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7-29 St Andrews Road

Who lived here?

7 St Andrews Road

This property was known as 12 Bankside - indicating that this and other properties on the north side of the road were built on the bank of land that ran up to the railway track below Wilton Road.  In 1909 George North was offering his services as a chimney sweep.


In 1911 William and Emily Harris lived here with their teenage-son Charles.  William was a postman and Charles was an apprentice dental mechanic, who would go on to produce and repair dentures and crowns.  

9 St Andrews Road

This house was also known as Almora, which is a town in the Himalayan region of India.  In 1911 Henry and Julia Slater lived here with their three children.  Henry was a railway engine driver and their daughter Daisy was a costumier, while son Robert was a maltster’s clerk and son Bruce was at school.  A costumier was someone who made theatrical and fancy-dress costumes, usually for a theatre, and a malster prepared the malt from grain, usually to a brewer's specifications. It was a different occupation to that of a brewer who turned the malt into beer. 


11 St Andrews Road

Henry Foot, a carpenter, lived here in 1911 with his wife Beatrice and their three young children, Gladys, Leslie and Vera.    In 1940 Beatrice was still living here with Vera. 


13 St Andrews Road

In 1911 Annie Syms and her six children lived here, when the property was known as No 9 Bankside.   Annie had been married for 23 years but her husband was not at home at the time of the census. Their eldest son, 16-year-old Francis, was employed as a solicitor’s clerk.


Wendy Elliott, who was born in the house, recounts how her Grandma and Grandad, Fanny and Arthur Mitchell, lived in the house before the War. 


“Grandad was a train driver and when he drove his last train along the track at the back of the house he would give my Grandma a toot to let her know he was on his way home.  Grandma would then carry the coal upstairs for the fire so he would have a warm bed to come home to.


In 1940 when the War was on my mother and father were living with my grandparents.  My mother, Betty, was pregnant and gave birth to me in the front room but sadly passed away almost immediately following the sort of complications that caused the deaths of so many women back then.  I visit her grave in St John’s Churchyard from time to time.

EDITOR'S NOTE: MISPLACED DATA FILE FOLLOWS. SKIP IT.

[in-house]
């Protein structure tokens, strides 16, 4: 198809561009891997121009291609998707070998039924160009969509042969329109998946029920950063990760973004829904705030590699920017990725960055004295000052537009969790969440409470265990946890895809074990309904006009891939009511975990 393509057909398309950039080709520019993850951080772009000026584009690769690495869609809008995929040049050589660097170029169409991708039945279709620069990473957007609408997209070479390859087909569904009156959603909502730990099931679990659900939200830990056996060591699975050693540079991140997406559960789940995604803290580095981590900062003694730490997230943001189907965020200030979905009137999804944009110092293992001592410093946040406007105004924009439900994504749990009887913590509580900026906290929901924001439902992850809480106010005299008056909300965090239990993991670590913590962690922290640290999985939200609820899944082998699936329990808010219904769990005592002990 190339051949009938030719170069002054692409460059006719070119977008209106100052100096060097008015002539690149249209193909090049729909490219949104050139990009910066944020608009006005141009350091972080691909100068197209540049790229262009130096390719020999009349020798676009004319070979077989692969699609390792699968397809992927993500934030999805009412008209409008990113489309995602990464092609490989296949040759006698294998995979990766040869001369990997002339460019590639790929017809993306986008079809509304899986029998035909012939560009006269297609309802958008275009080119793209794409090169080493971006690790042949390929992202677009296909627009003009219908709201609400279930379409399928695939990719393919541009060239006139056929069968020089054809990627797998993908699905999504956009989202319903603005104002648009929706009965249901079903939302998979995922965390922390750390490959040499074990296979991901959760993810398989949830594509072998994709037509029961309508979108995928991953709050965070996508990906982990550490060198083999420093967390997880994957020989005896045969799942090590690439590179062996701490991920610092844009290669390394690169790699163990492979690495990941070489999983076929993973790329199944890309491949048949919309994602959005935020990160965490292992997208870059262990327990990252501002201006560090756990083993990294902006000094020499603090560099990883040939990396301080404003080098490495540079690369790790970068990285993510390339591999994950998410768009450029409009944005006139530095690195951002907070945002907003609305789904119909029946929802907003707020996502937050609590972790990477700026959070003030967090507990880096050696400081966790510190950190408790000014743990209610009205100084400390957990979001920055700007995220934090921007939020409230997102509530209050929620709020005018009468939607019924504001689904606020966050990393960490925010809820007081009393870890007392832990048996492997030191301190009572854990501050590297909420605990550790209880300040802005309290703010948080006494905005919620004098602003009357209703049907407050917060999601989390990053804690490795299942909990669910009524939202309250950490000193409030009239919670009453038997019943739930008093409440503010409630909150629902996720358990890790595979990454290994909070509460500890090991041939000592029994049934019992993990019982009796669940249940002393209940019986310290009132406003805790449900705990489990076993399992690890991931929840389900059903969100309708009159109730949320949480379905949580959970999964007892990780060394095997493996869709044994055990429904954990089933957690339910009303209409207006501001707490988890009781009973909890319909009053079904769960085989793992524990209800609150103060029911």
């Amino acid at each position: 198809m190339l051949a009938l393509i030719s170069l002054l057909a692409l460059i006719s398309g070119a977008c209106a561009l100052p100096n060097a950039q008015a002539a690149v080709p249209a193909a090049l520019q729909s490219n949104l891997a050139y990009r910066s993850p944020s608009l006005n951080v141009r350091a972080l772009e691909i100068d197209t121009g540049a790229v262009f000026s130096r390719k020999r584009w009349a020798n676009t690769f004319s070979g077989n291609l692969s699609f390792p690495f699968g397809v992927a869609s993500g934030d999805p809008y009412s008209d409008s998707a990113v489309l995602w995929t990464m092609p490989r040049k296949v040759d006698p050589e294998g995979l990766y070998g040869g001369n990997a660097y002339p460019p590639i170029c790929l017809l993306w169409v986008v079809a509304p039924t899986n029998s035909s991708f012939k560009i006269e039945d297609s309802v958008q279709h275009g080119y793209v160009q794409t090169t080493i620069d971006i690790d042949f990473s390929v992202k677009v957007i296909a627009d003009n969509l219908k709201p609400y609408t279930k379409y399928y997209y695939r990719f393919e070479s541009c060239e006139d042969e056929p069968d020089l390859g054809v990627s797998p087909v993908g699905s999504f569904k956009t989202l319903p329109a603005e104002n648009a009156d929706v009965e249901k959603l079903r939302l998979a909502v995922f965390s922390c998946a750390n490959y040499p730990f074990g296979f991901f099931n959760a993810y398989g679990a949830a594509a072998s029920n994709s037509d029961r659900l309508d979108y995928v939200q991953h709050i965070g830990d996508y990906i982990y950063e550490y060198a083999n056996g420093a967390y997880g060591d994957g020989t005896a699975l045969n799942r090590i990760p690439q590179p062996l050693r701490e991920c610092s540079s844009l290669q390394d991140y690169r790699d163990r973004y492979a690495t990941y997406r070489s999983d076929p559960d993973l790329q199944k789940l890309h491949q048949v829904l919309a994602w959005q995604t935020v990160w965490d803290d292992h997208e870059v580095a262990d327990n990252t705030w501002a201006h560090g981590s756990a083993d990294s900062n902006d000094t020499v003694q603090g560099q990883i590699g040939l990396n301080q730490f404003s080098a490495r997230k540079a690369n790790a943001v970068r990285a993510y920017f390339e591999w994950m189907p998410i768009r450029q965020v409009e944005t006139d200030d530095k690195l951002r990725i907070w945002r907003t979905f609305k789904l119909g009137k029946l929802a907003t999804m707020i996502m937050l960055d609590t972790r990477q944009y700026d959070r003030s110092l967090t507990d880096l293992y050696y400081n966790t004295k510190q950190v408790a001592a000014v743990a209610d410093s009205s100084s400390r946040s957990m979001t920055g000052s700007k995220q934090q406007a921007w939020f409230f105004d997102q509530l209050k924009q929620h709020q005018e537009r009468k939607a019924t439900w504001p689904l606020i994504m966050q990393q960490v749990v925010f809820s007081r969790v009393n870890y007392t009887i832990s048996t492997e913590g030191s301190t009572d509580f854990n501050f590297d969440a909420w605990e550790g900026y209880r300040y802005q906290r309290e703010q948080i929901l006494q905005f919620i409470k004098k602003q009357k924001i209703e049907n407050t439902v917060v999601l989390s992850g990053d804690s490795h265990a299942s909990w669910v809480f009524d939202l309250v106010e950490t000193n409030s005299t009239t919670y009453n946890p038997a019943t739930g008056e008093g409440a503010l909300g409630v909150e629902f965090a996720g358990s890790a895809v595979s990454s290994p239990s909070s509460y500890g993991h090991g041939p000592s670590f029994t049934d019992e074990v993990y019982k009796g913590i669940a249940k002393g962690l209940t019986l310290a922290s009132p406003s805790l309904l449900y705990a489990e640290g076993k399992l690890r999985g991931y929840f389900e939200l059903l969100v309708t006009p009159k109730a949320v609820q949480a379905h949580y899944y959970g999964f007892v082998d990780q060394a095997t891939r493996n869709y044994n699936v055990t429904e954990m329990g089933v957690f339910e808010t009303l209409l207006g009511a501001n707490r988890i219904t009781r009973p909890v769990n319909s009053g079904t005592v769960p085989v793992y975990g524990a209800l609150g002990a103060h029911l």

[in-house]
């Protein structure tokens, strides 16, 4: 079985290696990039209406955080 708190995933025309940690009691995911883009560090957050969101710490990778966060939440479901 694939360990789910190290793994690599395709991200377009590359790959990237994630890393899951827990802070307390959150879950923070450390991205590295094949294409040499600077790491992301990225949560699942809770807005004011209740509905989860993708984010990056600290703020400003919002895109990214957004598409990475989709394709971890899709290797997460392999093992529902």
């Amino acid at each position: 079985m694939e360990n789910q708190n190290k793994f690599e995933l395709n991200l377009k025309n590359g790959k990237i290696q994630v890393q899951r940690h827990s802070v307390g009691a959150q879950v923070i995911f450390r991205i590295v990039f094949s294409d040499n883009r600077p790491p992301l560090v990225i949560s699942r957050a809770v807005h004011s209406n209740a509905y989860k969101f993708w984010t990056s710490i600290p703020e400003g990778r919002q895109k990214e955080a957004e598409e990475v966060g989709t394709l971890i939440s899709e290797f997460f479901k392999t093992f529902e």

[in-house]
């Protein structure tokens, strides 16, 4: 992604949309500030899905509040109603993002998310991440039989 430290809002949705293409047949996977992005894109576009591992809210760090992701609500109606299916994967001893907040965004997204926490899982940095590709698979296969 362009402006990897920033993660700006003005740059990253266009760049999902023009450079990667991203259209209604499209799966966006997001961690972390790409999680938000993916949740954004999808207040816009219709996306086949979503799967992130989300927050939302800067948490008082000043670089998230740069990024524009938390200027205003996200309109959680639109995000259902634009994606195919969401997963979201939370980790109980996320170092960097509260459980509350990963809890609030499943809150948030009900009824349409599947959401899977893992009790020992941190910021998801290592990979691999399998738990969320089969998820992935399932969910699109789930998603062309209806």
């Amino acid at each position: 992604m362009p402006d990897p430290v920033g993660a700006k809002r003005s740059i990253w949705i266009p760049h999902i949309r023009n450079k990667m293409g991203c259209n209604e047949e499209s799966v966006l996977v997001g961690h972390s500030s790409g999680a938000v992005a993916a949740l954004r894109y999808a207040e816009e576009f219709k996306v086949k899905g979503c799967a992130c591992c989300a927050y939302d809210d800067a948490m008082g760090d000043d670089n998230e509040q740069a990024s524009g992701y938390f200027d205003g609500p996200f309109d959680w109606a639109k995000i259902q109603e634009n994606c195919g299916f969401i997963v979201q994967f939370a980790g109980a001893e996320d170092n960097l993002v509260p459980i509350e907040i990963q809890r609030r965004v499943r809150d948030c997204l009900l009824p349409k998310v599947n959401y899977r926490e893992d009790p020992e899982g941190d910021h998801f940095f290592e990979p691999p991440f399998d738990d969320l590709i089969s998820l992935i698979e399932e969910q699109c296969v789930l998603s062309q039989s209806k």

There used to be steps up from all the back gardens of the odd numbered houses, but my Grandad put a gate in the fence at the top of the bank so he could get out at the top of Skew Bridge and get to his allotment, one of the allotments for railway workers on the embankment by the railway track.  Some of the steps are still there but, of course, the allotments are long gone.”


The property is now called Abrazos, which is Spanish for a welcome embrace. 

15 St Andrews Road

Issac and Sarah Lawrence lived in this house in 1911 with their young son Archie.  Issac was employed as a musketry clerk at the Army headquarters, then located in Radnor House near St Paul's roundabout. 

17 St Andrews Road

Edward and Ann Haines lived here in 1911 with their son Walter and Ann’s father Isaac Hayter.  Edward was a signalman on the railways, Walter was a garage motor driver and Isaac was a retired shepherd. Edward and Ann were here in 1940  and Ann was still here with Walter in 1950. Between 1965 and 1978 Geoff Herbert and his family lived here, when the house was known as Beckinsdale. Geoff worked in Woodrows, a builders merchant and ironmongers on the site of the Tesco Metro store in Castle Street.  His duties included making nameplates for houses and he made a plate called 'Beckinsdale' when it should have been 'Beckinsale'.  Rather than throw the misspelt nameplate away, he named his own house Beckinsdale and for many years made use of the nameplate. 


19 St Andrews Road

In 1911 Abraham and Emily Hill lived in this house with their five children.  Visiting them at the time were Alice and Thomas Shergold, probably Emily’s parents.  Abraham was employed as a locomotive fitter. 


21 St Andrews Road

This property was occupied in 1911 by Frank and Kate Luxton.  Frank was a nurseryman and he and Kate were still here in 1940 and 1950. 


23 St Andrews Road

Rees and Emma Keniston lived here with their two young children in 1911.  Rees was employed as a tailor.


25 St Andrews Road

In 1913 William and Ellen Treadgold lived here, having moved from 1 Orchard Villas (now 16 St Andrews Road).  Charles and Louisa  Alsford were here in 1940 and 1950.  


27 St Andrews Road

Augustus and Ethel Kidd and their young daughter lived here in 1911.  Augustus was employed as an iron turner.  This role would now be called a metal machinist.  Lathes were driven by a belt attached to a pulley wheel on a line shaft at ceiling level, which was driven by an engine.  The turner would place cast iron, brass or bronze blocks into the jaws of the lathe, which would then be turned to produce tools, parts and castings.


29 St Andrews Road

Occupied in 1911 by John and Maryann Fludgate, John was a retired railway employee.  The house was also known as Ronsburgh

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